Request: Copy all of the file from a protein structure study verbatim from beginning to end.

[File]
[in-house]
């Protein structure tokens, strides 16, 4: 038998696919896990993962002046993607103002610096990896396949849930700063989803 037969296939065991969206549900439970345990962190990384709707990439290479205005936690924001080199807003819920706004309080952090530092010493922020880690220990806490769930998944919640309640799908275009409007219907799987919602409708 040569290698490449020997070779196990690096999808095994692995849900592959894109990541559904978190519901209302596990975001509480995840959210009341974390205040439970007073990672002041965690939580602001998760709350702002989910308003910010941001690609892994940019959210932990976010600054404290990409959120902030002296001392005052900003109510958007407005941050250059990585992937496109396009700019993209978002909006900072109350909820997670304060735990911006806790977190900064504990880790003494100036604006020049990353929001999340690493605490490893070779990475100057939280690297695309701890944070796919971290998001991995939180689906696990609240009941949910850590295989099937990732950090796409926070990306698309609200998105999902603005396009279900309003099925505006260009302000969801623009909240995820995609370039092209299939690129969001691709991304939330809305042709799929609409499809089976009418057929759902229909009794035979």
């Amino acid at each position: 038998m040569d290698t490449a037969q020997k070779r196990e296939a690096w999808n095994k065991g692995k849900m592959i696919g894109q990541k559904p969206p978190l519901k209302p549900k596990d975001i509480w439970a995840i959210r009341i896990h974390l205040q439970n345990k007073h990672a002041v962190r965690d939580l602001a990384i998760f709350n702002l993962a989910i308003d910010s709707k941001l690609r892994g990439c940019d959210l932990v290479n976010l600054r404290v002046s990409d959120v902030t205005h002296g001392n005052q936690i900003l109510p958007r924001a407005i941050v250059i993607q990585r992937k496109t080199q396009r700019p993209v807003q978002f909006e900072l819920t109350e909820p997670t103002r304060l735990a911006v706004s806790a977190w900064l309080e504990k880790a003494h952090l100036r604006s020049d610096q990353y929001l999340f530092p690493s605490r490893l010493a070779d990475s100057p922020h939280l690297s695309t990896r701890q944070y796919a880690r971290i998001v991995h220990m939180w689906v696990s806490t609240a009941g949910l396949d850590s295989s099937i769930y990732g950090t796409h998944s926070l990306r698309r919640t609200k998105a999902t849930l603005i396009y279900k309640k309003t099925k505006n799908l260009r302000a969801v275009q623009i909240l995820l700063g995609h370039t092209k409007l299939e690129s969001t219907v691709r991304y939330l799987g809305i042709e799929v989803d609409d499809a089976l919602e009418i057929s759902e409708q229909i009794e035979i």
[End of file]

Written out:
[in-house]
């Protein structure tokens, strides 16, 4: 038998696919896990993962002046993607103002610096990896396949849930700063989803 037969296939065991969206549900439970345990962190990384709707990439290479205005936690924001080199807003819920706004309080952090530092010493922020880690220990806490769930998944919640309640799908275009409007219907799987919602409708 040569290698490449020997070779196990690096999808095994692995849900592959894109990541559904978190519901209302596990975001509480995840959210009341974390205040439970007073990672002041965690939580602001998760709350702002989910308003910010941001690609892994940019959210932990976010600054404290990409959120902030002296001392005052900003109510958007407005941050250059990585992937496109396009700019993209978002909006900072109350909820997670304060735990911006806790977190900064504990880790003494100036604006020049990353929001999340690493605490490893070779990475100057939280690297695309701890944070796919971290998001991995939180689906696990609240009941949910850590295989099937990732950090796409926070990306698309609200998105999902603005396009279900309003099925505006260009302000969801623009909240995820995609370039092209299939690129969001691709991304939330809305042709799929609409499809089976009418057929759902229909009794035979």
């Amino acid at each position: 038998m040569d290698t490449a037969q020997k070779r196990e296939a690096w999808n095994k065991g692995k849900m592959i696919g894109q990541k559904p969206p978190l519901k209302p549900k596990d975001i509480w439970a995840i959210r009341i896990h974390l205040q439970n345990k007073h990672a002041v962190r965690d939580l602001a990384i998760f709350n702002l993962a989910i308003d910010s709707k941001l690609r892994g990439c940019d959210l932990v290479n976010l600054r404290v002046s990409d959120v902030t205005h002296g001392n005052q936690i900003l109510p958007r924001a407005i941050v250059i993607q990585r992937k496109t080199q396009r700019p993209v807003q978002f909006e900072l819920t109350e909820p997670t103002r304060l735990a911006v706004s806790a977190w900064l309080e504990k880790a003494h952090l100036r604006s020049d610096q990353y929001l999340f530092p690493s605490r490893l010493a070779d990475s100057p922020h939280l690297s695309t990896r701890q944070y796919a880690r971290i998001v991995h220990m939180w689906v696990s806490t609240a009941g949910l396949d850590s295989s099937i769930y990732g950090t796409h998944s926070l990306r698309r919640t609200k998105a999902t849930l603005i396009y279900k309640k309003t099925k505006n799908l260009r302000a969801v275009q623009i909240l995820l700063g995609h370039t092209k409007l299939e690129s969001t219907v691709r991304y939330l799987g809305i042709e799929v989803d609409d499809a089976l919602e009418i057929s759902e409708q229909i009794e035979i």